President Joe Biden has done a masterful job in drawing the line with Republicans: He will not negotiate Social Security and Medicare with them—period. It’s truly been a thing of beauty, and a tremendous relief for all us lefties who still have memories of how he chose to be bipartisan and undercut then-Senate Majority Leader Harry Reid, who was on the brink of victory in raising taxes on the super-rich back during the Obama administration. Biden learned some critical lessons in that, the most important being: Don’t trust a Republican.
So we’re good on Social Security and Medicare. The problem is that he left Medicaid out of the equation. The combined federal/state health program has been a lifeline for millions—about 90 million people right now—and it’s always vulnerable to Republicans bent on making life that much harder for people with low incomes.
The Republican Study Group, the only group of GOPers in the House to have any kind of plan for a budget so far, have a blueprint for a budget that would both restructure the program, turning it into a limited block grant, but would halve its funding over the next decade. That’s led to no small amount of speculation about the future of the program.
Enter Majority Leader Chuck Schumer, who told Huffpost this week the Senate Democrats will not bargain it away, to any extent, in the standoff over the debt limit.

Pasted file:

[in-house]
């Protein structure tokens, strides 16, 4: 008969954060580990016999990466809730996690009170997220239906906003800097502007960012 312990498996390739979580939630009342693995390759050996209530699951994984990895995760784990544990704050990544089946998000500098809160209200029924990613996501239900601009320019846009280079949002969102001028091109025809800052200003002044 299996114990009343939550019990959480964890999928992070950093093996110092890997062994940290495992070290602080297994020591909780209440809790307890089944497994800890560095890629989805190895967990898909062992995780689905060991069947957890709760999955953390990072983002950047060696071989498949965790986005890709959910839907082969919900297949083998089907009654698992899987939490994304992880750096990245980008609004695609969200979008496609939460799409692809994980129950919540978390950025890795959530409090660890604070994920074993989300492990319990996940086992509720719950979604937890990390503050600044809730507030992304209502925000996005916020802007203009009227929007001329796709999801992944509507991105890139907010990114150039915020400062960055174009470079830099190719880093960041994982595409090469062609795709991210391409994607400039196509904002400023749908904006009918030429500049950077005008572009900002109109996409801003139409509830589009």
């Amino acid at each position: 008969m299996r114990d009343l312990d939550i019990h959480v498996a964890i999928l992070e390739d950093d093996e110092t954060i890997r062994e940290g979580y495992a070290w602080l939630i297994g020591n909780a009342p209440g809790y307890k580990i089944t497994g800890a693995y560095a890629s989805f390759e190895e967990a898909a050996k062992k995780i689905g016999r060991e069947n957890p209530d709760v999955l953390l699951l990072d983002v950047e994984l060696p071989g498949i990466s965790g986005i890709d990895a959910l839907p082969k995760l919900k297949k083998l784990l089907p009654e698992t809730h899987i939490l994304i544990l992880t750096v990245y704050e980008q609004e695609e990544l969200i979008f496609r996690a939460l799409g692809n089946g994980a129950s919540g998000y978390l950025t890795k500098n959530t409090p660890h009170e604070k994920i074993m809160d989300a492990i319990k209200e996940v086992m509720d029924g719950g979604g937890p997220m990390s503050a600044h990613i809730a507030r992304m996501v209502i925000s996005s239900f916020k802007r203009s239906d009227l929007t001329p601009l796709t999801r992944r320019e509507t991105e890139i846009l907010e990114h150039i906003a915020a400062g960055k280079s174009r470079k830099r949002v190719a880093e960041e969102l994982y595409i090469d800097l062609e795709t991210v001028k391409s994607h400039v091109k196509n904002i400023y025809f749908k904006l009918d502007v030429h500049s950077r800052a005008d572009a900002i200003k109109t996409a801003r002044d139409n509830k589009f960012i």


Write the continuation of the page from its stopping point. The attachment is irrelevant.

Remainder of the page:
“It’s a very popular program and we will defend it. We don’t think any cuts on Medicaid, just like cuts on Medicare and Social Security, should be attached to debt ceiling brinksmanship,” Schumer said in a Wednesday press conference.
That’s the first explicit promise from Democratic leadership on Medicaid specifically, though the Biden administration has been aggressive in expanding the program. His COVID-19 relief package brought millions into the program, and he expanded and extended coverage for new populations, including extending care for new mothers. But he also started looking at Medicaid more holistically, in how it could help with food and housing services to keep people healthy.
The administration started approving state requests for waivers that would also allow Medicaid enrollees to pay for groceries and nutritional counseling. Arkansas, Massachusetts, and Oregon recently received approval from the Centers for Medicare & Medicaid Services (CMS) last year to use a portion of their Medicaid funds to pay for food programs. That could include providing medically designed meal programs, short term food assistance with a focus on healthy foods, nutrition and cooking classes, and plain old food security.
Biden has also continued to work to convince the last holdout Republican states that haven’t accepted Medicaid expansion under the Affordable Care Act to just finally do it. “Over 1.1 million people in Florida would be eligible for Medicaid if Governor DeSantis just said I agree to expand it. This isn’t calculus,” Biden said last week when he in was in Florida. “The only reason that [Medicaid] expansion hasn’t happened here is because of politics,” he said. “It’s time to get this done.”
His commitment to the program seems clear, and the endorsement it just got from Schumer is encouraging. Because it’s not just going to be a fight to keep the GOP’s grubby mitts off of it in this budget fight: It’s going to be a fight to make sure Medicaid can keep covering the needs of the millions of people who need it.
Republished with permission from Daily Kos.